How Far Can Tottenham Progress In The Champions League?
This is Mauricio Pochettino’s fourth season as Tottenham manager and in modern football that is very long time to settle in. His team is good but there is a lot of room for development in order to match the elite teams in the game.
The biggest change as well as a challenge at Spurs this season, of course, is the Wembley stadium but there have been other things Pochettino has done which don’t come as a surprise, given his footballing acumen.
Spurs will be playing all their home games at Wembley this season, with White Hart Lane set for a revamp. And thanks to a loss to Chelsea and a last-minute draw conceded to Burnley, talk after August was that Spurs were suffering ‘a Wembley curse’.
Things looked shaky for the Londoners and a trip to Everton seemed tricky. Ronald Koeman’s side are truly struggling early on this season and a 3-0 win at Goodison Park meant Spurs were the biggest beneficiaries.
That win was followed by an astonishing and truly deserved 3-1 victory against Borussia Dortmund at Wembley in their Champions League opener. Pochettino changed Spurs’ play to cope with Dortmund’s own precise intensity, and the result was a positive and an enthralling one.
The mood slightly looked to have changed before a drab 0-0 draw against Swansea at Wembley reminded Spurs of morass August. It was a performance short of ideas and intensity. But they bounced back with a narrow 1-0 win against Barnsley in Carabao Cup to eke out little frustration that had started creeping amongst the fans.
Tottenham had entered last season’s Champions League on a beckon of optimism that had only swelled after the group phase draw put them with Bayer Leverkusen, Monaco and CSKA Moscow. They were out after 5 games, when they won just one of their 3 group matches at Wembley.
This time around with the likes of Dortmund, Real Madrid and APOEL Nicosia, Pochettino is aware that the group is more difficult than last season. He is not a man who likes to dwell on the past but feels that the tough lessons learnt at the hands of Monaco and Leverkusen can give a refreshing effect. He also argued that their early exit in Champions League last season was due to a slim and inexperienced side at his disposal.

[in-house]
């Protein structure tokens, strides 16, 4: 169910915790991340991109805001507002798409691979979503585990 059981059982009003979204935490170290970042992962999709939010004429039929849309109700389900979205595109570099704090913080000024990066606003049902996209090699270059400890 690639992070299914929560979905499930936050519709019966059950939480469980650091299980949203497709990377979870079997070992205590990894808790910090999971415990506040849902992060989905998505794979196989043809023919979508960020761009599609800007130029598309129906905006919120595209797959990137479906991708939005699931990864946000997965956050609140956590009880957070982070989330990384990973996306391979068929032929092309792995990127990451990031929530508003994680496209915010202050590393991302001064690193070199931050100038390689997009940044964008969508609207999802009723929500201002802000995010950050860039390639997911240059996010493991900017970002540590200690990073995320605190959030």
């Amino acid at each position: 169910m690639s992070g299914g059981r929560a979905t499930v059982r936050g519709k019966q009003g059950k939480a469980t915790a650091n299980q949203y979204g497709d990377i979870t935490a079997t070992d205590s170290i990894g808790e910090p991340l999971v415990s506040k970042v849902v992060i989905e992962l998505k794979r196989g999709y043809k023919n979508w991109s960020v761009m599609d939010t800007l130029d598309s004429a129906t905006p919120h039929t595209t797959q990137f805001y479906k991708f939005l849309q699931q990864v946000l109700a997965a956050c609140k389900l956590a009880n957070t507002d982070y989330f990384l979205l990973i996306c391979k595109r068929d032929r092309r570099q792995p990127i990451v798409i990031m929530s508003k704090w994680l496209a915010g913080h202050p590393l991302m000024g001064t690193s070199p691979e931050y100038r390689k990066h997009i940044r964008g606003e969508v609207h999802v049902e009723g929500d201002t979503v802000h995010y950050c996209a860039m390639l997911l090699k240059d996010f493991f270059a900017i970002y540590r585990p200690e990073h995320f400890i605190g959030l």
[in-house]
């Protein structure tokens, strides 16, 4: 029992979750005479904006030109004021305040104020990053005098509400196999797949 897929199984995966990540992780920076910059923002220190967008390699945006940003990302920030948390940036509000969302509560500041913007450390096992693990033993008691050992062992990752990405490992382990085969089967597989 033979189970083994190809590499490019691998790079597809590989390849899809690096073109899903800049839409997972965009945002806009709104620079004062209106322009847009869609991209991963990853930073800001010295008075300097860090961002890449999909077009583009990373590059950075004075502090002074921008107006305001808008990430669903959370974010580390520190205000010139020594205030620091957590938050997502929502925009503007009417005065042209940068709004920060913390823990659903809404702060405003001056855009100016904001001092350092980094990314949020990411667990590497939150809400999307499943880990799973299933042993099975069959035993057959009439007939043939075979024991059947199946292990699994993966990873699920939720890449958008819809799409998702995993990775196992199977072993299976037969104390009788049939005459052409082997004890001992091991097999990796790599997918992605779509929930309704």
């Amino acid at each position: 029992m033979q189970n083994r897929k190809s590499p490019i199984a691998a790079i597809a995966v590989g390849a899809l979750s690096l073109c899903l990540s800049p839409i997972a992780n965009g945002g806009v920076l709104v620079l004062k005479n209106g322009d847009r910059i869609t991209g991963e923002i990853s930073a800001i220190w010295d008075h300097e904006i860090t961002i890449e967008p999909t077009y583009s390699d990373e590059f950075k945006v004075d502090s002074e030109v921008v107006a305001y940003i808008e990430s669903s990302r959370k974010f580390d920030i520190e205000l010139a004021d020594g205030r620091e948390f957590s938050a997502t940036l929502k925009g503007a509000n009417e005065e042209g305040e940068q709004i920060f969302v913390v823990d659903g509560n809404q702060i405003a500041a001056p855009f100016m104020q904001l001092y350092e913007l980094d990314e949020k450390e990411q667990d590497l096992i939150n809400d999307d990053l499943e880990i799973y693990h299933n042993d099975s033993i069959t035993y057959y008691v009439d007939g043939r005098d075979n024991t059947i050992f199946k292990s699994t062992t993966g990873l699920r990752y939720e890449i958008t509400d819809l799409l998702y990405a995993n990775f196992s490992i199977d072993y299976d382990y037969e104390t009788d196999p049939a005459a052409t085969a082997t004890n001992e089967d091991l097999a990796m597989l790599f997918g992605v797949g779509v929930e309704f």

“It was our first experience of the Champions League last season – previously 98% or 99% of the players played in the Europa League,” Pochettino said. “That experience [of last season] is important. We know very well what the competition demands of you. It was a very painful experience but, today, there’s not an excuse.”
Since his side needed reinforcements to compete in the league and Europe, Pochettino has added depth this season. The likes of Davinson Sanchez, Juan Foyth and Serge Aurier have all strengthened the defence, while in Fernando Llorente, Spurs have got an experienced striker ready to compete with the mercurial Harry Kane. When Danny Rose, Mousa Dembele, Erik Lamela and Victor Wanyama come back to full fitness, the manager will be delighted to have abundant options to choose from.
However, Pochettino will be grounded after the win over Dortmund. With reigning champions Real Madrid the overwhelming favourites to win the group, it looks like there’s going to be a tug-of-war between Tottenham and Dortmund for second place.
A trip to APOEL on Tuesday doesn’t look intimidating, but Pochettino will know that no game can be taken for granted in the Champions League. He will, undoubtedly field a strong side capable of taking home all three points.
Pochettino’s men have started well, but can they up their game in the next five group games? That’s the real question.